In Daily Mail la-la-land, the ward should be a land of hierarchy, where the colour of nurses’ freshly-starched uniforms clearly shows their rank and seniority. This is an unshakeable part of their Back To The 50s reality, as is the presence of an all-powerful Matron, a presence that in reality would do little more than waste everyone else’s time.

Worse still for those out there on the right, a uniformly non-uniformed team makes a highly egalitarian statement. So does the care they provide: the duty Doctor sees every patient, administering to all, listening to all, and favouring none. All patients select their food from the same menu, and all eat at the same mealtimes. All receive their day’s medication on the same Nurse’s round. All those seeing the Physio do so on the same daily round.

There is no-one paying more to jump the queue, obtain the benefit of a more upmarket standard of cuisine, have a little beer or wine brought to their room, or even have a lot of beer and wine brought to their room. But there is a team of truly diverse age, gender and ethnicity. Many of whom are putting in five 12-hour shifts every single week.

Egalitarian. Teamwork. Equality of care, and care for all. For right-wingers, this is hell on earth, almost a manifestation of communism. It is a manifestation that, in going against the false memory planted by the Mail and other propagandists, those propagandists must oppose and seek to either bend to their will - or have done away with altogether.

You want to know why so many on the right come over all froth at the mouth and blind intolerance at the very mention of the NHS? Spend a few days in an NHS hospital.

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  1. Sorry to hear you've not been well, Tim. I thought something might be up when you hadn't posted anything for more than a few days. I hope you are well on the way to recovery. All the best.

  2. Hi Tim

    been following for several years now. Therefore, I have been surprised when you didn't update your blog for the past week.
    hoped it was only for work, or maybe some festive reason. But couldn't dispel the fear it was for something else.
    I am glad to learn that you managed it safely.

    like you (and I'm sure many people), it's hard to take stock of how useful and essential (and value for money too) it is to be able to enjoy a universal healthcare system, until the day come that you have to check in for a serious condition.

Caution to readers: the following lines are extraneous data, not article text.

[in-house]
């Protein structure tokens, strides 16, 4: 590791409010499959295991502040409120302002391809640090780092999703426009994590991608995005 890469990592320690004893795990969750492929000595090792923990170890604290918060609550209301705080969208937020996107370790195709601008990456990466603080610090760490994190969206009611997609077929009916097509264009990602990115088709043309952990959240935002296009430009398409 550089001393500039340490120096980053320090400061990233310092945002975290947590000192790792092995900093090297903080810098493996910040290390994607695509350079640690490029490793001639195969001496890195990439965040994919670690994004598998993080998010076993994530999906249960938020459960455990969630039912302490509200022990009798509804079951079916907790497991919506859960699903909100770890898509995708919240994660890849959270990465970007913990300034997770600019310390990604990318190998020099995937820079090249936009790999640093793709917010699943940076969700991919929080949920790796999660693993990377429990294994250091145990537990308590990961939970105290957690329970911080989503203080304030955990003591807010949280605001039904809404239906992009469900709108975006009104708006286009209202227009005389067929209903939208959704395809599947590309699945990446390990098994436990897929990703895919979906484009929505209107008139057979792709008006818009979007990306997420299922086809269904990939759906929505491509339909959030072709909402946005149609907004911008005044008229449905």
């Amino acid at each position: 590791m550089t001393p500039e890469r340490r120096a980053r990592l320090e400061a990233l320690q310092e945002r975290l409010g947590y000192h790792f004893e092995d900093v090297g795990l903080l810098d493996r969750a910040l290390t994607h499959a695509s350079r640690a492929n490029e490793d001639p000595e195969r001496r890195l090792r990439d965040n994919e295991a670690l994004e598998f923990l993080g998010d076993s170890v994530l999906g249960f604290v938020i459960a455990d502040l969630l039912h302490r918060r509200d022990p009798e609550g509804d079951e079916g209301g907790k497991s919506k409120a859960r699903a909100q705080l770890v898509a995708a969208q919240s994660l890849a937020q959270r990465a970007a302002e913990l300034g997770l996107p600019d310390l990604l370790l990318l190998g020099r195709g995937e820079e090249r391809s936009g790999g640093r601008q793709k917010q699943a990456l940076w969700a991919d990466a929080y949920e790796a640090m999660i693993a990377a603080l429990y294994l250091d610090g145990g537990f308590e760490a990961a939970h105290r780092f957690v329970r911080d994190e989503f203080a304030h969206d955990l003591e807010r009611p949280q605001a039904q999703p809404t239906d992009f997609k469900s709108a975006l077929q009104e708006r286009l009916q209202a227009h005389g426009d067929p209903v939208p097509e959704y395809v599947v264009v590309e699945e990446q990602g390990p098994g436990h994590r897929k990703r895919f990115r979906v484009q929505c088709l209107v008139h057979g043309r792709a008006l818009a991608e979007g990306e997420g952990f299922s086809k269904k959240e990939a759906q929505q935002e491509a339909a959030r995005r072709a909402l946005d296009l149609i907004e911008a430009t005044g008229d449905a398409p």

take good care of yourself, and I'll thank your post for reminding me to always keep a silent thought of gratitude to all the doctors, nurses and staff that look after me whenever I have to do my cancer follow-ups

    best wishes

  3. Ask anyone who has spent time in hospital what they thought and the vast majority will say they were treat very well.

    The number of people who spend significant time in hospital between being born and their last breath is actually a very low percentage of the total population, especially in the first 50 years of life. Take out accidents and injuries and that percentage is even lower.

    There are therefore very few of us who have relevant and recent real life experience of what it is like, most getting their knowledge and 'opinion' from the NHS haters based on the few reported poor experiences.

    You have found what I found when my wife had major surgery almost 3 years ago which was a complete success.

    The NHS is a truly miraculous institution and when you really need them they will be there to do all they can and I hope you are now on the road to recovery.

  4. The Tories hate the BBC and the license fee for the same reason. Too close to socialism. For them it's about choice, in this case the choice to pay Sky, Netflix and the rest, eye watering amounts for a fraction of the content the BBC offers.
    PS Welcome back.

  5. Sorry to hear you’ve been ill Tom, it will be a year on Monday that my mum died on one of those same Covid wards (Ward 5) at Leighton and I agree with all you have said.
    I had what sounds like a similar flu virus all last week, though without any other respiratory problems it sounds like I got off lightly.